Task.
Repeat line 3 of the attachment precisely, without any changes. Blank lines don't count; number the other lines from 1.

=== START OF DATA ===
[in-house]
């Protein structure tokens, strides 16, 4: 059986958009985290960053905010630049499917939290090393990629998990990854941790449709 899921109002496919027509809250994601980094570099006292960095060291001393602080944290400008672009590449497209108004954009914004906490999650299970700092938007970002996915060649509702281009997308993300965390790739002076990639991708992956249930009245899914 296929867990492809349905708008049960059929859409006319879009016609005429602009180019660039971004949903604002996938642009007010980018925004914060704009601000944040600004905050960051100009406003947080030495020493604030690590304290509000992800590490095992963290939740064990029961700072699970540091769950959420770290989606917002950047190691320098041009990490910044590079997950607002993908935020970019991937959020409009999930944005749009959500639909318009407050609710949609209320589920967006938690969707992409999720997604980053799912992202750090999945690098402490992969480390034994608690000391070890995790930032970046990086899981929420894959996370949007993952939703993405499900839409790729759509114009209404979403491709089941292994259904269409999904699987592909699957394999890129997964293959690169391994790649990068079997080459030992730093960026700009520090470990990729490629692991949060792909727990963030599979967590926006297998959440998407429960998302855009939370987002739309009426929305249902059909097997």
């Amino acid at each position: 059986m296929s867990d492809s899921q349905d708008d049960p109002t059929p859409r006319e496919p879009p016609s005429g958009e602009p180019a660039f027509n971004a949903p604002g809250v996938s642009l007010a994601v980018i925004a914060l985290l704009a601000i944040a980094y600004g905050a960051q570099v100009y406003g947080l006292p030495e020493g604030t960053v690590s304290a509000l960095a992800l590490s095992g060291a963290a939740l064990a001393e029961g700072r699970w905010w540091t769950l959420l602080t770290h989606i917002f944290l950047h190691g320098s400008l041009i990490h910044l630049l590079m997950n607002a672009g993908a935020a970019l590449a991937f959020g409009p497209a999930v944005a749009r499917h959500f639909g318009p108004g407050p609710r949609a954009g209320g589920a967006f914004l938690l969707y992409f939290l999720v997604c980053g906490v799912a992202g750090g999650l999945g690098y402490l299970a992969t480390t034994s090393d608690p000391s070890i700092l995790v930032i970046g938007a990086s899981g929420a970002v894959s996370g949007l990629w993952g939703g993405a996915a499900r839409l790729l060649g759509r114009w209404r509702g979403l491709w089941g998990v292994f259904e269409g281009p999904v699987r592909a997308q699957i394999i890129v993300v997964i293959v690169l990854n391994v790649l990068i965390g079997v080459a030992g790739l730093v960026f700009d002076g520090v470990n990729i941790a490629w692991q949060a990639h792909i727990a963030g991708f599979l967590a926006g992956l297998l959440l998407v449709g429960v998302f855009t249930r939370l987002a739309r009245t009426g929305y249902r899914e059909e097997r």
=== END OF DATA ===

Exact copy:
């Amino acid at each position: 059986m296929s867990d492809s899921q349905d708008d049960p109002t059929p859409r006319e496919p879009p016609s005429g958009e602009p180019a660039f027509n971004a949903p604002g809250v996938s642009l007010a994601v980018i925004a914060l985290l704009a601000i944040a980094y600004g905050a960051q570099v100009y406003g947080l006292p030495e020493g604030t960053v690590s304290a509000l960095a992800l590490s095992g060291a963290a939740l064990a001393e029961g700072r699970w905010w540091t769950l959420l602080t770290h989606i917002f944290l950047h190691g320098s400008l041009i990490h910044l630049l590079m997950n607002a672009g993908a935020a970019l590449a991937f959020g409009p497209a999930v944005a749009r499917h959500f639909g318009p108004g407050p609710r949609a954009g209320g589920a967006f914004l938690l969707y992409f939290l999720v997604c980053g906490v799912a992202g750090g999650l999945g690098y402490l299970a992969t480390t034994s090393d608690p000391s070890i700092l995790v930032i970046g938007a990086s899981g929420a970002v894959s996370g949007l990629w993952g939703g993405a996915a499900r839409l790729l060649g759509r114009w209404r509702g979403l491709w089941g998990v292994f259904e269409g281009p999904v699987r592909a997308q699957i394999i890129v993300v997964i293959v690169l990854n391994v790649l990068i965390g079997v080459a030992g790739l730093v960026f700009d002076g520090v470990n990729i941790a490629w692991q949060a990639h792909i727990a963030g991708f599979l967590a926006g992956l297998l959440l998407v449709g429960v998302f855009t249930r939370l987002a739309r009245t009426g929305y249902r899914e059909e097997r």